Dear Mom and Dad, It's been less than a week since you dropped me off at summer camp. You better come get me 'cause I'm in big trouble. On my first day, I was feeling homesick. So I found a piece of wood and began carving it with my Swiss Army knife the way Daddy showed me. Well, one of the counselors yelled at me to "freeze." He took my knife, then patted me down. Then he marched me off to the camp director. The director said, who did I think I was bringing a lethal weapon, a ...
Paul Ryan, U. S. Representative, Chairman of the House Budget Committee and former vice-presidential candidate recently declared that the federal war on poverty "has failed miserably." No one argues. During the fifty years since President Lyndon Johnson first promised to end poverty, the United States has wasted $15 trillion; 46 million Americans live in poverty and 15 million more receive food stamps than before the 2007 recession started. The complete story is worse than Ryan indicated. For every job that the White House claims to have created, two Americans have been added to the food stamp roles. Over the weekend ...
That's it. Over. Finished. Done with Florida. Consider our long-distance love affair officially at an end. This is not just about the recent verdict by six Sunshine Staters sanctioning the death of a young man for possessing Skittles out of season, or for inventing the whole "stand your ground" law in the first place, allowing all this to go down. A tipping point has been reached. No more verticality to be had.
The late-night comedians have not had this much material since Bill Clinton wagged his boney finger at the television cameras and declared, "I did not have sexual relations with that woman, Miss Lewinsky," and then sent Hillary out to declare that the whole thing was the work of a "vast right-wing conspiracy."
Back in the early '90s, when I worked in London and wrote frequently about the hi-jinks of the monarchy, I tried in vain to understand why the British clung to such an archaic institution. But this morning, with the arrival of The Royal Baby, I finally get it. The House of Windsor gives the British permission to ignore their political and economic woes, to escape from themselves.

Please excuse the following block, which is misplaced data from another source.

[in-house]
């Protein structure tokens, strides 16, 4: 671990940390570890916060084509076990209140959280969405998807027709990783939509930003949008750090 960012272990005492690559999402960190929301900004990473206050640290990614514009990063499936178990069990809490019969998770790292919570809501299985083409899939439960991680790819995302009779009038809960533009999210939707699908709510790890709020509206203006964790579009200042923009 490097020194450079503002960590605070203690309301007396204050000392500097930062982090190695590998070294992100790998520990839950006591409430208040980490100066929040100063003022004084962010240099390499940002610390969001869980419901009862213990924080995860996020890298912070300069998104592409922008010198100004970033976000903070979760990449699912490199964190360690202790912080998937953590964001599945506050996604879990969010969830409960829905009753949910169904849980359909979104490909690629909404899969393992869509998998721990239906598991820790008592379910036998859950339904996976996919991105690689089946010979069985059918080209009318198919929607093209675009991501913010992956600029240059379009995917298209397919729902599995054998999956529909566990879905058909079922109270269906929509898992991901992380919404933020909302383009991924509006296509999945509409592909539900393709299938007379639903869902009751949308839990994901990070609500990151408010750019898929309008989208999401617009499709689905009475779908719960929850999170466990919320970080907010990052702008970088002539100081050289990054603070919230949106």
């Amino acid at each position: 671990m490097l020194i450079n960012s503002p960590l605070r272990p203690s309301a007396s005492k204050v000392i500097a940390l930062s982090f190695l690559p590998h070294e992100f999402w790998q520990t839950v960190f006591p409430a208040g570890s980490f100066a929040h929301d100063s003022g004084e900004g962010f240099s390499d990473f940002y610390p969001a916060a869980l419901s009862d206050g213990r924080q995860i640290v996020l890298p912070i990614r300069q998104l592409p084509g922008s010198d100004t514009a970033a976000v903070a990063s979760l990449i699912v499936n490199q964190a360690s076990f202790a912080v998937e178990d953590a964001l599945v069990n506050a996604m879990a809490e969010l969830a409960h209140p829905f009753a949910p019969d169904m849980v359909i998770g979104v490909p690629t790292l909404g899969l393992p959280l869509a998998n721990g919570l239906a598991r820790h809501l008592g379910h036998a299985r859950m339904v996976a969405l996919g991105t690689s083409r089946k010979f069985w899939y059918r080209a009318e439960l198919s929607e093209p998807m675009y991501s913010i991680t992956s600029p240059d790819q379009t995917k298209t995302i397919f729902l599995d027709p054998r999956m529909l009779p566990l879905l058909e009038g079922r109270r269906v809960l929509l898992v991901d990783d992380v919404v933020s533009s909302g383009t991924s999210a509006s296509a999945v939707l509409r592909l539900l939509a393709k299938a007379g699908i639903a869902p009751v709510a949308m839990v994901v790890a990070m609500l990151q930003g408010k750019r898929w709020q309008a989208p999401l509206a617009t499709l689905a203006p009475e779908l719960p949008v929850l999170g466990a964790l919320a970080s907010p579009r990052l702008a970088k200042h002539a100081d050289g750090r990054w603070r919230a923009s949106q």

Normally when the general public ponders Texas, a whole lot of big sky and rugged individualism and generosity of spirit springs to mind. The thought of progressive politics is probably farther away than Bedouin olive trays are to an armadillo. But that's exactly what's going on right now as the country's most heroic representatives try their darndest to protect the Lone Star State's most precious commodity. The lives of our precious yellow roses. Our lady folk.
For the first time since George W. Bush signed No Child Left Behind, the House has passed a major rewrite of federal education law. On Friday, the House approved the Student Success Act along party lines-Republicans for, Democrats against-but the bill has little chance of getting past a Democratic Senate and a White House veto threat. Democrats in Washington don't trust the states to hold themselves accountable, and a recent audit of how Texas has mishandled a half billion-dollar contract with testing giant NCS Pearson shows why.
Despite all the caterwauling you hear about nepotism, rigged elections, waivers, loopholes, crony capitalism, foxes guarding henhouses, gerrymandered legislative districts, incompetent court-appointed attorneys, misleading negative campaign ads and government surveillance programs, we Americans are an alarmingly contented bunch.
I had never really thought about such books existing, but the May 8 "Newsweek" reports that Amish romance novels are big business, accounting for as much as half of the inspirational fiction market and involving dozens of new titles each month.
The baseball season is in full swing with the game's beloved sounds filling the air: the crack of the bat, roar of the crowd, clicking of knitting needles, and groans when an error is made, requiring several rows of yarn to be ripped out.
This week the Sixth Circuit Court of Appeals ruled that the NSA's metadata collection program was not authorized in U.S. law. The PATRIOT Act, under which the program began, was too vague, the court found. But the truth is the Act was intended to be vague so that the government could interpret it in the broadest possible way.